Google Glass with frames

Google Glass review: What it's like to wear and how it works

Google Glass fits snugly on your forehead by means of a thin metal band that wraps around above your eyebrows and tucks in behind your ears; two curved pieces of metal tips with plastic nibs fit this band snugly onto your nose. Along the right-hand side of Glass is a rectangular strip of plastic that curves above your right right-eye. In front of your right-eye is a prism projector that displays a small screen. 

When you look forwards you don't see the Glass device at all. But activate Glass (either by tapping on the side or tilting your head back) and you can see the display by looking upwards. It appears in the centre of your vision, and we found the Glass display to be reasonably clear but seethrough. Despite being in front of the right-eye, we found it appeared to be in front of both eyes (like looking at a television screen displayed on the wall). It took a small amount of time to get used to the weirdness of seeing a virtual screen, but within half an hour we were used to the Google Glass screen.

Glass feels impossibly light: the bare device (without the new clip-on frames) weighs in at just 36 grams (about the same weight category as a regular pair of glasses). We found it comfortable to wear to the point of quickly forgetting Glass is on our head. It also feels sturdy: Google introduced Glass with a skydiving stunt, and Glass stays in place during extreme activity.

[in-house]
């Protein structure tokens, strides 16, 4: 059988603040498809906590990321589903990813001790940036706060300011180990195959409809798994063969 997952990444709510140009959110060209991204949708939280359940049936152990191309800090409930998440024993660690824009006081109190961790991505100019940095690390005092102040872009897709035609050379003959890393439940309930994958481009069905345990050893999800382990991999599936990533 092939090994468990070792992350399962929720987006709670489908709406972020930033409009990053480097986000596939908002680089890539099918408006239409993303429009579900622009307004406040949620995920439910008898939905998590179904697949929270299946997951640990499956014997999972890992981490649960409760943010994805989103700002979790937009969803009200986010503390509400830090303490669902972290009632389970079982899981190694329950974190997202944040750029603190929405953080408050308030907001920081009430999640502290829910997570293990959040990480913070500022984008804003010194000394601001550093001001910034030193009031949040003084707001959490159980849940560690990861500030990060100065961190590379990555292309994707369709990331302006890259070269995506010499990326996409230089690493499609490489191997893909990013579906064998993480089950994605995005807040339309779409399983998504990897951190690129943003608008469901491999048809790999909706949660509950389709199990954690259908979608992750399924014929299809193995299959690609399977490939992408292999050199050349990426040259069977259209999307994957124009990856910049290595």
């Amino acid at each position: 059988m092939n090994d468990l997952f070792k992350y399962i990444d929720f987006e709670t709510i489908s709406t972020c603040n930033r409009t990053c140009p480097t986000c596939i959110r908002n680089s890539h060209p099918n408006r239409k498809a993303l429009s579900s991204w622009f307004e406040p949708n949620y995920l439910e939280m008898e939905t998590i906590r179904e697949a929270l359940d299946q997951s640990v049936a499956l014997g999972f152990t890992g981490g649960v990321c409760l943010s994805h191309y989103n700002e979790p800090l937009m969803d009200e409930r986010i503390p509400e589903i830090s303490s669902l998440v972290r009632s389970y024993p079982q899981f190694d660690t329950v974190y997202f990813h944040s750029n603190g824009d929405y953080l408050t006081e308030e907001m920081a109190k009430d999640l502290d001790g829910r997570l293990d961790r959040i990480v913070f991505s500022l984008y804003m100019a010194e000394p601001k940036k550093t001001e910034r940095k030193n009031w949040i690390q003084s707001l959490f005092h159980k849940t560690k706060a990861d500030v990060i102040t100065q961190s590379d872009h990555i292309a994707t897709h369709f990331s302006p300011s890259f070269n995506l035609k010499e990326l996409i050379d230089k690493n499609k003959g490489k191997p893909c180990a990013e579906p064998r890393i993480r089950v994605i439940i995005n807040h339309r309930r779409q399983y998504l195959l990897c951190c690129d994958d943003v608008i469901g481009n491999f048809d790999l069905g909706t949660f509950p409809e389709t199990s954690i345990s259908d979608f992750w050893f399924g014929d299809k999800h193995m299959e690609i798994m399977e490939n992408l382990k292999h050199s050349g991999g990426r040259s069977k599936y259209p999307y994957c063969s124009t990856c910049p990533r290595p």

We found it fine to use Google Glass when on foot, and cycling. It wasn't distracting at all, and the bonus of being able to capture photos and videos hands-free allows us to interact with the day's events in a way that wouldn't be possible with a camera or smartphone. We also love the natural nature of the shots we get, when you remove the physical device you snap people acting naturally, there is no “say cheese” moment with Google Glass photography.

Google Glass driving

Perhaps the only time we found Glass to be distracting was when using Directions when driving. Instead of displaying the route constantly, Glass pings every time you approach a junction, and the display fires up (a battery-saving measure) showing you where to go. We have concerns about using the Touchpad while driving, though. The status of Glass is somewhat unclear, it is theoretically illegal under the 1988 Road Traffic Act (which bars mobile phone use) but the Department For Transport is having talks with Google at how to make the device safer. For now, we'll avoid using it while driving.

Next section: How to use Google Glass